1. A distilled spirit made from the blue agave plant (Agave tequilana). Tequila takes its name from the city of Tequila in Jalisco, Mexico, which serves as the center of its region of production. Tequila is technically a variety of mezcal, though they are commonly referred to as separate categories.

In order to be labeled as a tequila in most countries, the spirit must be produced entirely in Mexico. It must also be distilled from a mash of at least 51% blue agave, and tequila made with less than 100% blue agave is referred to as a mixto tequila.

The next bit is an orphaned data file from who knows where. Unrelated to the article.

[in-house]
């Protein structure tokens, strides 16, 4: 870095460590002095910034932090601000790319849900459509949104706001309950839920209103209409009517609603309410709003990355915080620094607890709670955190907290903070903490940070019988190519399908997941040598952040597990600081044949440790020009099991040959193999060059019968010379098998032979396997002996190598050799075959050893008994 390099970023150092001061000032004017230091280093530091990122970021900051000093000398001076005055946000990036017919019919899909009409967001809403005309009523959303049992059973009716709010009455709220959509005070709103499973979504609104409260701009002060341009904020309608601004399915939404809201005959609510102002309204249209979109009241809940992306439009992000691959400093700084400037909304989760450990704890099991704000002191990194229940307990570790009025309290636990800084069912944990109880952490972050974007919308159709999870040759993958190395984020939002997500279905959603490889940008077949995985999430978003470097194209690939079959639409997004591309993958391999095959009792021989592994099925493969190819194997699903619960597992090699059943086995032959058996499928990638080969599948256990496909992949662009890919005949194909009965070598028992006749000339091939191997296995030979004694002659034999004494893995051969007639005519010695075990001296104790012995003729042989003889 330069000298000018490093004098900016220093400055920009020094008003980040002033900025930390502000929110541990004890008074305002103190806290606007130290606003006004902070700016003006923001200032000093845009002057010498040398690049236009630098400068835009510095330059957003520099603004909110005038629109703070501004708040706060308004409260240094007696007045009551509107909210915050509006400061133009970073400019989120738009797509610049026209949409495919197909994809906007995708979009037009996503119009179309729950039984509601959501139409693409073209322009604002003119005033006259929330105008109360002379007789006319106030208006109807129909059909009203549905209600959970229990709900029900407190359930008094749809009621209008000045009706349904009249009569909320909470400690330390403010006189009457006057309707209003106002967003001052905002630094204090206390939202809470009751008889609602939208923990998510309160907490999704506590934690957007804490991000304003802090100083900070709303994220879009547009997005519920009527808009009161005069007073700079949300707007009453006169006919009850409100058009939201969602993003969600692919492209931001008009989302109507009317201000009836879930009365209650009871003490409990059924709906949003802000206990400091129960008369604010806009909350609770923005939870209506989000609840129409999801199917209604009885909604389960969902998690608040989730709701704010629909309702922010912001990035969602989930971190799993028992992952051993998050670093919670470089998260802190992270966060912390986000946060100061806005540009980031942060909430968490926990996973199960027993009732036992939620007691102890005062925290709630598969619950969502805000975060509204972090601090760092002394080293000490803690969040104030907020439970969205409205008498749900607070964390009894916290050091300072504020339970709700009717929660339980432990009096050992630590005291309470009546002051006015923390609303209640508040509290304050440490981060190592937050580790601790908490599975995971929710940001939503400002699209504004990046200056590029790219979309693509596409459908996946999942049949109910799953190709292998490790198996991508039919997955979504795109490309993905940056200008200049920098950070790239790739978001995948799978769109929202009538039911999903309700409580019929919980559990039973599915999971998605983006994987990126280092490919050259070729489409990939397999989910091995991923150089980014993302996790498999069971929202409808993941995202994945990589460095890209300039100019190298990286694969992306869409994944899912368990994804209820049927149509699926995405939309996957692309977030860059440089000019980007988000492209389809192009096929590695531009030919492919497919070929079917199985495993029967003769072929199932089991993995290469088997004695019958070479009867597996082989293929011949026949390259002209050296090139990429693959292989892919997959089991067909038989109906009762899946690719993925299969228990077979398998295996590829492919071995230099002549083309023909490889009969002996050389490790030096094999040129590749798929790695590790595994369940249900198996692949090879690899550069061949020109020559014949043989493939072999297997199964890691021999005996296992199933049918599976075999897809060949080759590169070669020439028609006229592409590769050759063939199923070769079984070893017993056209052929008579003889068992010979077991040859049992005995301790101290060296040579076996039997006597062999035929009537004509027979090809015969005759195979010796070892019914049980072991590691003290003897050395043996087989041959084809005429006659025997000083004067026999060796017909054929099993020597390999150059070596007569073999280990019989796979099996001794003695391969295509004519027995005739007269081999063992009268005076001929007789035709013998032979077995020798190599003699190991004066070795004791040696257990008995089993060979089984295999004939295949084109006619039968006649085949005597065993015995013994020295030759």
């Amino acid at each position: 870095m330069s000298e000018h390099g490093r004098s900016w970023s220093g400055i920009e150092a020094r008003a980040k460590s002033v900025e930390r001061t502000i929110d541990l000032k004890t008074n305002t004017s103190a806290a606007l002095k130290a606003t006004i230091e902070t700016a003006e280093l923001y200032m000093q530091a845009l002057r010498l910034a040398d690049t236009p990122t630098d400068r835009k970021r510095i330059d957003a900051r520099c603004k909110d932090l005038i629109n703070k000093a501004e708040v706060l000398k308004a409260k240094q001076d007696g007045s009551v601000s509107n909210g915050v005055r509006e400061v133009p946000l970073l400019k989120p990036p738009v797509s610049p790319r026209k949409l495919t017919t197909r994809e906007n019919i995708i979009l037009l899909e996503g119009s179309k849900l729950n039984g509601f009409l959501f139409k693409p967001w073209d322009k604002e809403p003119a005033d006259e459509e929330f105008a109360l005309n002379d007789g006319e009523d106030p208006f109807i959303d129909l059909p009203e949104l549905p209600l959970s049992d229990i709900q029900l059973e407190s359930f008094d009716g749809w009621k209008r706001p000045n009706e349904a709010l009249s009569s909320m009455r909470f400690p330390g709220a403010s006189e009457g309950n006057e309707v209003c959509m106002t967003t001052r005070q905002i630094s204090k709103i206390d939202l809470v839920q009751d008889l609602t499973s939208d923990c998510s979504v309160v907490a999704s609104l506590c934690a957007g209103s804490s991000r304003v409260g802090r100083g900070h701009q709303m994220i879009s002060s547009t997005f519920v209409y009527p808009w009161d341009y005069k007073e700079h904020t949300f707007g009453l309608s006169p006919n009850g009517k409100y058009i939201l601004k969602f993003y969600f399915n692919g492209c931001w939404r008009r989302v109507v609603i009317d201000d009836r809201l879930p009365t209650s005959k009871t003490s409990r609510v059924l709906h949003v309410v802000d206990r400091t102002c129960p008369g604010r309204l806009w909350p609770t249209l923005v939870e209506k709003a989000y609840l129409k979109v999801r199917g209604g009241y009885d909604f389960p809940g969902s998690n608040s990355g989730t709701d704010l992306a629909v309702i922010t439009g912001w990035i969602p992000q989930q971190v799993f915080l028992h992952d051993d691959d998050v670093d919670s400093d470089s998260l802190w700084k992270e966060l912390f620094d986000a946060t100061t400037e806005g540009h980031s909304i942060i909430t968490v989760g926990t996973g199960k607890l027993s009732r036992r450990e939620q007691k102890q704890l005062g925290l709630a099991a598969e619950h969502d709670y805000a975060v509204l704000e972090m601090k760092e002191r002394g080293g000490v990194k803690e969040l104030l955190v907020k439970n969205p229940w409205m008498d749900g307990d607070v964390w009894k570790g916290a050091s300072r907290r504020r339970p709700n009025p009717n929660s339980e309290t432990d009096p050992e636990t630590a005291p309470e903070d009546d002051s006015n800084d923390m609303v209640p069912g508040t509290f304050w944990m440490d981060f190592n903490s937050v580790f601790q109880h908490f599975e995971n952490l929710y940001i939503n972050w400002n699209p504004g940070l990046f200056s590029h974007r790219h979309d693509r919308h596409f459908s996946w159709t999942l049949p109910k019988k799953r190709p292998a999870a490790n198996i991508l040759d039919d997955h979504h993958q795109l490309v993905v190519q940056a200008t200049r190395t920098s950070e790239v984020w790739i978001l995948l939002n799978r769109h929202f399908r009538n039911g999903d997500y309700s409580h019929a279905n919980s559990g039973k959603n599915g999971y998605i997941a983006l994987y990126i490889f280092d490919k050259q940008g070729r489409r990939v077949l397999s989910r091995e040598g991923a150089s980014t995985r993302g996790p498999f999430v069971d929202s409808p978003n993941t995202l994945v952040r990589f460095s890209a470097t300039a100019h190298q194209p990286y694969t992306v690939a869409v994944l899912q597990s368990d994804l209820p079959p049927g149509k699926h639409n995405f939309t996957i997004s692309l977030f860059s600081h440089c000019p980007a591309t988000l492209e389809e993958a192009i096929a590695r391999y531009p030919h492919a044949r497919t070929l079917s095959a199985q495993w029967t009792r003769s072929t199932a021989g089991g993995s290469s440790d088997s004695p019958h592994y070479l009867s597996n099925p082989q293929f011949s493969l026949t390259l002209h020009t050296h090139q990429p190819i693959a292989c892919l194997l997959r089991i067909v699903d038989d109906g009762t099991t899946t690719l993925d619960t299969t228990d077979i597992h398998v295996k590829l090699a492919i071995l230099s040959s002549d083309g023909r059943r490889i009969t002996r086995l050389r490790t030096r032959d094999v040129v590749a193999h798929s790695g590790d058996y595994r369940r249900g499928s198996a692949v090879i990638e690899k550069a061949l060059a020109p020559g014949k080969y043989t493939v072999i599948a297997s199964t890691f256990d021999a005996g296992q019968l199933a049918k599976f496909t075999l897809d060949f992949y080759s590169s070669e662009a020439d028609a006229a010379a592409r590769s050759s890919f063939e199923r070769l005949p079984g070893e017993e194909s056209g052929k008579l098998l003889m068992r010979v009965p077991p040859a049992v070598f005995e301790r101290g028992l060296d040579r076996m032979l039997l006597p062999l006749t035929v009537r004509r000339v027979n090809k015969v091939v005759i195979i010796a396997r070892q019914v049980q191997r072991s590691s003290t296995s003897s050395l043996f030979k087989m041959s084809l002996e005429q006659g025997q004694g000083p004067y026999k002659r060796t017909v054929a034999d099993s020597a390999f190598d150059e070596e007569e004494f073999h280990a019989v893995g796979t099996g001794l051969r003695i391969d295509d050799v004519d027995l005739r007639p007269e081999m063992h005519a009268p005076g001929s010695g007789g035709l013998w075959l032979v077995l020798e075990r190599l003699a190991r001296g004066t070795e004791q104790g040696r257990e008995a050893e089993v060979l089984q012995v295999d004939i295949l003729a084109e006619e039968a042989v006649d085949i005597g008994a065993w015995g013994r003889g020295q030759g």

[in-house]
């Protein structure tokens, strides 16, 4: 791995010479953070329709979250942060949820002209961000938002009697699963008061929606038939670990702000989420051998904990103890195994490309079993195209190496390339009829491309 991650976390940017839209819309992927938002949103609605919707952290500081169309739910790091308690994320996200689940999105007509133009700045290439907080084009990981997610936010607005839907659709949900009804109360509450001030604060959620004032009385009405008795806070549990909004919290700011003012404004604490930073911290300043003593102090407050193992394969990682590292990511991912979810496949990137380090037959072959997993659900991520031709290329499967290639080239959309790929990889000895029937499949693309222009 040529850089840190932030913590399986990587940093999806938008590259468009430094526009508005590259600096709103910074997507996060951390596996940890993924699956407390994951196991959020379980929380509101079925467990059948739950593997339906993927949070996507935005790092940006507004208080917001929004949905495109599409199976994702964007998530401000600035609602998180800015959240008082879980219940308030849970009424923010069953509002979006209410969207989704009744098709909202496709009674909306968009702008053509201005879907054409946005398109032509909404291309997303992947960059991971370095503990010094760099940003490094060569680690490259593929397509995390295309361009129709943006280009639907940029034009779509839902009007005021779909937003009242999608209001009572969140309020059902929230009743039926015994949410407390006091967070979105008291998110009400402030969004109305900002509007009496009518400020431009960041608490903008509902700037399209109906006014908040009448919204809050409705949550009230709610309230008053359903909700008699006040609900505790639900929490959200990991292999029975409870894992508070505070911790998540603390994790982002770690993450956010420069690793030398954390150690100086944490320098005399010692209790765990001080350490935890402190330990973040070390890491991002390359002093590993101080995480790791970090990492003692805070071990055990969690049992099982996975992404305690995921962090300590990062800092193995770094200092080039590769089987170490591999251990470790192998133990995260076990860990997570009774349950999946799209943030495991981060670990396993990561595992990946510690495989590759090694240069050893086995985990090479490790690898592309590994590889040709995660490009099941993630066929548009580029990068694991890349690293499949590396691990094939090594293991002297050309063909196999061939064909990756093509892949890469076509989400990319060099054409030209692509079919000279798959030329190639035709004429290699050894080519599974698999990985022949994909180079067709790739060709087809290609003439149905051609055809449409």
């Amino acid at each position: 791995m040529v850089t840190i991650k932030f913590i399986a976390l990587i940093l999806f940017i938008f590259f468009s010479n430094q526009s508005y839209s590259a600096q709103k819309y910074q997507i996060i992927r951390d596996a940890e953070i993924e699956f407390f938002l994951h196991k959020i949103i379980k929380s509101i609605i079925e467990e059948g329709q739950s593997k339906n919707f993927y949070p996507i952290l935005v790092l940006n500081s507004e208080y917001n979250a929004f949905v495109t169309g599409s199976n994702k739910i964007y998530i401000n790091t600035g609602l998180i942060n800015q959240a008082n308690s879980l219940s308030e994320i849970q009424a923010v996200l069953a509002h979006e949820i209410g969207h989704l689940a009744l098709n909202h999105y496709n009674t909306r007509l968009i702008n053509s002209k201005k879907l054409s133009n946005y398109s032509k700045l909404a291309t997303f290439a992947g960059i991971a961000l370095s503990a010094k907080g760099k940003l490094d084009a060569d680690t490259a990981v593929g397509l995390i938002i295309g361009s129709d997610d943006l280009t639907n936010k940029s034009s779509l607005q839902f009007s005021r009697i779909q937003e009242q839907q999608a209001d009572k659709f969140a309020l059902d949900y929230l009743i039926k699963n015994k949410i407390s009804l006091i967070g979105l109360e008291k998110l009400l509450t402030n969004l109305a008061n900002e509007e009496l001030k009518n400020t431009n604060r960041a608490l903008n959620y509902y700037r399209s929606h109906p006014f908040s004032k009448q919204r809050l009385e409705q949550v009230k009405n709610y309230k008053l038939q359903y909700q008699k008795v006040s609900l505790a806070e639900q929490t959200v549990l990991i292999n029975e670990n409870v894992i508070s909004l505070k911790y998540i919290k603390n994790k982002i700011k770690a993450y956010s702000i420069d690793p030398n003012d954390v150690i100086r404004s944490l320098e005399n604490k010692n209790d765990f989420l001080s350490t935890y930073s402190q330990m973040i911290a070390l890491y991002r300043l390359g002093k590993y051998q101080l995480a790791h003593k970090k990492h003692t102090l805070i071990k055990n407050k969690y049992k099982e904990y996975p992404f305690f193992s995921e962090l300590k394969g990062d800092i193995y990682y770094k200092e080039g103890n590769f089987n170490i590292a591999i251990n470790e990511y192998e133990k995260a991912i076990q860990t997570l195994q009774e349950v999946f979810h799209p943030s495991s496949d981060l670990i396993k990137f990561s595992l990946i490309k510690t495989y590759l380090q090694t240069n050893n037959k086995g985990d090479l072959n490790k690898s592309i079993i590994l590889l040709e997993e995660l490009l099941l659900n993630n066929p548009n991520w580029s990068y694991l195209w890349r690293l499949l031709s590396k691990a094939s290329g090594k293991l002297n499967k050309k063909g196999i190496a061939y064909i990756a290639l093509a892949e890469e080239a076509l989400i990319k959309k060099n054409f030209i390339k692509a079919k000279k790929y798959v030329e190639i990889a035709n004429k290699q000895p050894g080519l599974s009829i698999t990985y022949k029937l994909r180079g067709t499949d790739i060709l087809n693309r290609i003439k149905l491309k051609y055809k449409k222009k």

Tequila is usually aged in ex-bourbon American oak barrels, and it is broken into one of four categories by age:

  • Blanco tequila (also known as plata or silver) is typically not aged in oak barrels at all, though it may be aged for up to two months.
  • Reposado tequila (Spanish for “rested”) is aged for at least two months, but less than one year.
  • Añejo tequila (Spanish for “aged” or “vintage”) is aged for at least one year, but less than three years.
  • Extra-añejo tequila is aged for a minimum of three years.